The performance advantage of a motorcycle has always been in its size and weight. Less mass to haul around means less power is needed for superior performance. Cars, on the other hand, need to be larger to have more room for sophisticated systems that improve safety and drivability. But don’t tell that to the motorcycle engineers at Honda, because they recently released this 2002 Interceptor, which offers motorcycle performance and automotive sophistication. Could this indeed be the best of both two- and four-wheeled worlds?
It’s certainly sophisticated enough to be. In fact, the 2002 Honda Interceptor packs almost as much technology per pound as any car. Chief among its sophisticated ‘‘automotive’’ features is its V4 engine configuration. But for 2002 the 781cc dual-overhead-cam 16-valve fuel-injected powerplant packs Honda’s VTEC or Variable Valve Timing and Lift Electronic Control system. A new version of the system used in many Honda and Acura automobiles, the Interceptor’s VTEC allows the 16-valve engine to run on two valves per cylinder below 7,000 rpm. Once that number is reached, an extension is engaged on the inactive valve stems, bringing them into contact with the cam lobes.
What this means in layman’s terms, is that once you hit seven grand, the Interceptor’s engine really comes alive, hurling the Interceptor up to extra-legal speeds like a rocket. But as anyone familiar with Honda engines knows, it’s a very refined rocket, with no harsh step in the power band when the VTEC engages. In fact, the torque rich power band, a silky smooth clutch, and a light, precise gearbox, make the Interceptor drivetrain just as appealing in city traffic as on your favorite twisty road. And on the road to a cleaner future as well, since the Interceptor engine already meets ultra-strict 2008 California emission standards.
The Interceptor is well equipped for curvy roads, with a triple box-section, twin-spar aluminum frame, the trick single-sided swing arm which mounts directly to the engine cases, fat 43mm cartridge forks, and a 40mm gas-charged shock with adjustments for spring pre-load and rebound damping. But with a wheelbase of 57.4-inches and dry weight of 472-pounds, this ‘‘gentleman’s express’’ is a bit chunky compared to the more hard edged sport bikes that it closely resembles. It’s at its best in fast sweeping corners, where its weight and wheelbase give it greater stability than shorter, lighter machines. But thanks to its solid chassis, tight suspension, and grippy tires, it can still hold its own pretty well in the tight stuff.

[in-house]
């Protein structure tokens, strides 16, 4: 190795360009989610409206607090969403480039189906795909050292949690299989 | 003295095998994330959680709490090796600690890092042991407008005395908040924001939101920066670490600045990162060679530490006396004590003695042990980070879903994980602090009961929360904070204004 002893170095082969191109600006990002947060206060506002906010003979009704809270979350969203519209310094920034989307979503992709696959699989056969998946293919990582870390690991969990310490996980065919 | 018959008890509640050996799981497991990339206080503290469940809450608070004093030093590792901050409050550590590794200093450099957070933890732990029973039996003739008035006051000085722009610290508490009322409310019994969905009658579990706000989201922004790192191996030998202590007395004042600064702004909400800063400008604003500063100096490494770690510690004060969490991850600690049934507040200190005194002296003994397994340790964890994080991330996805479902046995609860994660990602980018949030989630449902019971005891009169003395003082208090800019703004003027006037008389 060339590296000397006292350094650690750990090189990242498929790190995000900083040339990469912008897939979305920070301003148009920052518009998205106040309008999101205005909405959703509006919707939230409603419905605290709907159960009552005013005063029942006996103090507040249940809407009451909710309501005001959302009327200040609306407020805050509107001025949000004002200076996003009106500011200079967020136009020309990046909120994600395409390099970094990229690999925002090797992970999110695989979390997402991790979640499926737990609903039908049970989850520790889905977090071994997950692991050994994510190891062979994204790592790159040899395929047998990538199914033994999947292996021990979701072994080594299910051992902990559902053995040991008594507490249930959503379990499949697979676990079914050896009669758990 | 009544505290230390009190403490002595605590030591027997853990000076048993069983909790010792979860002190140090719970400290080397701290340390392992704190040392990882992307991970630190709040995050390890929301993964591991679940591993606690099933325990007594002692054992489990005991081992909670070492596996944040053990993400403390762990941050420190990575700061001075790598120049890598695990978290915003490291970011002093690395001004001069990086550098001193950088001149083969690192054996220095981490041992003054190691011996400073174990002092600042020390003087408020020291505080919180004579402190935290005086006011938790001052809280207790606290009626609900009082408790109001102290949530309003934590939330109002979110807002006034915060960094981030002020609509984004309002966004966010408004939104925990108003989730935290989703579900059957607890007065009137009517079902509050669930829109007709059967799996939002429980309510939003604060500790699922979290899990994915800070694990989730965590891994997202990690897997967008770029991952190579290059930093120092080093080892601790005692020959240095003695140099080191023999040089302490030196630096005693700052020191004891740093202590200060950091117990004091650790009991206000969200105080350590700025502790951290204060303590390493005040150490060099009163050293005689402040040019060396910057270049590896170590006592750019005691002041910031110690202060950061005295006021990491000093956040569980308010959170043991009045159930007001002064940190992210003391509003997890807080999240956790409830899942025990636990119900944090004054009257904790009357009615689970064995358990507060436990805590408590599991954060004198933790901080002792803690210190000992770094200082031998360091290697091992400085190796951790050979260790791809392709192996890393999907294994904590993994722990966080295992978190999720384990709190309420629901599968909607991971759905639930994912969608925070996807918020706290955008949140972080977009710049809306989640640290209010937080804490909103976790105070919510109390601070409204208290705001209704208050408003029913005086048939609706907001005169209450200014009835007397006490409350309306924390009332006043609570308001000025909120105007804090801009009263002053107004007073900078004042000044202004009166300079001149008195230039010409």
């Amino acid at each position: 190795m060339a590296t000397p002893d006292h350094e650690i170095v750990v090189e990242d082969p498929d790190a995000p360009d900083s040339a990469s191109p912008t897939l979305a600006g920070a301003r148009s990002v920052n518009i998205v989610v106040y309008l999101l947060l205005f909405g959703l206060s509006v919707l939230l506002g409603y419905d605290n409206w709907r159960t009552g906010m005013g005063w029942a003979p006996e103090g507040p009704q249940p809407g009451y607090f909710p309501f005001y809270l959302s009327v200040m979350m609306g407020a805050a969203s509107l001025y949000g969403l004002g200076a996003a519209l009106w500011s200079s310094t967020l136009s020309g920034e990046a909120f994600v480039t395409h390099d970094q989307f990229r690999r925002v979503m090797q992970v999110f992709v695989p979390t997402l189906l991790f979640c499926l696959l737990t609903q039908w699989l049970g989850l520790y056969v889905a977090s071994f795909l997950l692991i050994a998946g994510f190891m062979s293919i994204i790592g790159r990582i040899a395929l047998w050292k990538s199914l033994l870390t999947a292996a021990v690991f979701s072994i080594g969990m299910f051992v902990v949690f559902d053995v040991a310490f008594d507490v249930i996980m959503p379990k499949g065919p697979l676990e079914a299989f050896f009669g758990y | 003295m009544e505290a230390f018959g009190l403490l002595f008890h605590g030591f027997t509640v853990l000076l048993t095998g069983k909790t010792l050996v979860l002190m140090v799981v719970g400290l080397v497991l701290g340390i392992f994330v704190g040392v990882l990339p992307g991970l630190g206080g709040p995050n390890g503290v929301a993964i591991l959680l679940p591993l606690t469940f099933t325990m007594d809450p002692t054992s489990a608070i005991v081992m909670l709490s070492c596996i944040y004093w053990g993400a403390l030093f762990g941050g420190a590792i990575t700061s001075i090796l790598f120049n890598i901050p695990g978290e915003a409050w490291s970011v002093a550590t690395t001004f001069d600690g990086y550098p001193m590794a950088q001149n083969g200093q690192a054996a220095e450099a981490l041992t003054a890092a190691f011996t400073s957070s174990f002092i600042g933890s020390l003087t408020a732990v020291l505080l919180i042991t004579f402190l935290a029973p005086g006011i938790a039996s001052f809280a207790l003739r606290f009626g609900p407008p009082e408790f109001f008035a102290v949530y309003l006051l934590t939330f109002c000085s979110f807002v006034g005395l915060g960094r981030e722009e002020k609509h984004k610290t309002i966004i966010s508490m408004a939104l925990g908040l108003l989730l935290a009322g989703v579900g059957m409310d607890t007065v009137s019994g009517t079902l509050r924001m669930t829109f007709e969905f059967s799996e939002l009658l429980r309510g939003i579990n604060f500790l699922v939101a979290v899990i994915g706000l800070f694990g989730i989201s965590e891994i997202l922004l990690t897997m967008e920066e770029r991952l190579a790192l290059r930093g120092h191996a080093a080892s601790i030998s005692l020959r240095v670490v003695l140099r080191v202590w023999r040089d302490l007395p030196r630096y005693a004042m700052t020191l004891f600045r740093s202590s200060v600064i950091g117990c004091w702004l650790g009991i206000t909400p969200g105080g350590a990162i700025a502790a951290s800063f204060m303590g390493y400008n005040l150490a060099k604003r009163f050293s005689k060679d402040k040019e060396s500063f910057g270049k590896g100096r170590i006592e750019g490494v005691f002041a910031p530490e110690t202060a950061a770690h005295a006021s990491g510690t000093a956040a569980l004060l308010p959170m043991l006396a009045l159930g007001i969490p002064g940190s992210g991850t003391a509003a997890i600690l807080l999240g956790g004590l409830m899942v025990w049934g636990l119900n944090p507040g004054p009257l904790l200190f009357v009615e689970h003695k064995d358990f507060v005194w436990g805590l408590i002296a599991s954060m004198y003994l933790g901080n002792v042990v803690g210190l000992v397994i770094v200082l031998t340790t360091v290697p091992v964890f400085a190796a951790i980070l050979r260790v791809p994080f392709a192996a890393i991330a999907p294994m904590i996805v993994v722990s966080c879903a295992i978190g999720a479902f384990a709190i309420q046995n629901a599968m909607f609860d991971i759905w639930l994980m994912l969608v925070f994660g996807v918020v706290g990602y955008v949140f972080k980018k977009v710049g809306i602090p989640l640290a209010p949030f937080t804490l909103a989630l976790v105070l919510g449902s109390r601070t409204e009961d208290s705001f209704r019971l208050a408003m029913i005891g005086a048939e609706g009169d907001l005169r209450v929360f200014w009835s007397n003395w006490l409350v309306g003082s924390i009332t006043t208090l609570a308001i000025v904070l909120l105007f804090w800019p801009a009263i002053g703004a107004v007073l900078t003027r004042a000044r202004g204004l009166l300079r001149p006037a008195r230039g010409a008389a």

Much of that is actually due to the high, wide handlebars, which provide plenty of steering leverage. Those high bars and low foot pegs also give the Interceptor a more upright riding position. Add in a tall windscreen and a wide, well padded seat with a removable cowling over the passenger section, and you have a machine comfortable enough for all-day rides. That’s not something that you can say about most sporting two-wheelers!
And when it comes time to slow down from all that riding, the Interceptor uses twin front and a single rear disc, all controlled by Honda’s clever, but controversial, linked braking system. Squeezing the lever activates five of the six front calipers, and one in the rear. Pressing the rear pedal kicks in the remaining front piston, and two more in the rear. Some riders trained to rely primarily on the front brakes feel that this robs them of some control. But the short stops and excellent stability are hard to argue with. And this is without the optional ABS. Keeping all this technology undercover is, as you have no doubt noticed, very aggressive bodywork. It’s headed up by an angular nose with faired-in turn signals and quad cat-eye headlights, and ends in a sharply-upturned tail with jewel-like brake and turn lamps and sharp- looking under seat twin exhaust canisters.
All that, on only two wheels! But two wheels that will cost you $9,999. Add in the optional ABS, and the price rises to $10,999.
With the arrival of the 2002 Honda Interceptor, motorcycle buyers can now finally have both two-wheeled performance, and four-wheeled sophistication. Comfort, speed and technology in a package smaller than even the most compact car. The best of both worlds? We certainly think
Dry Weight: 472 Pounds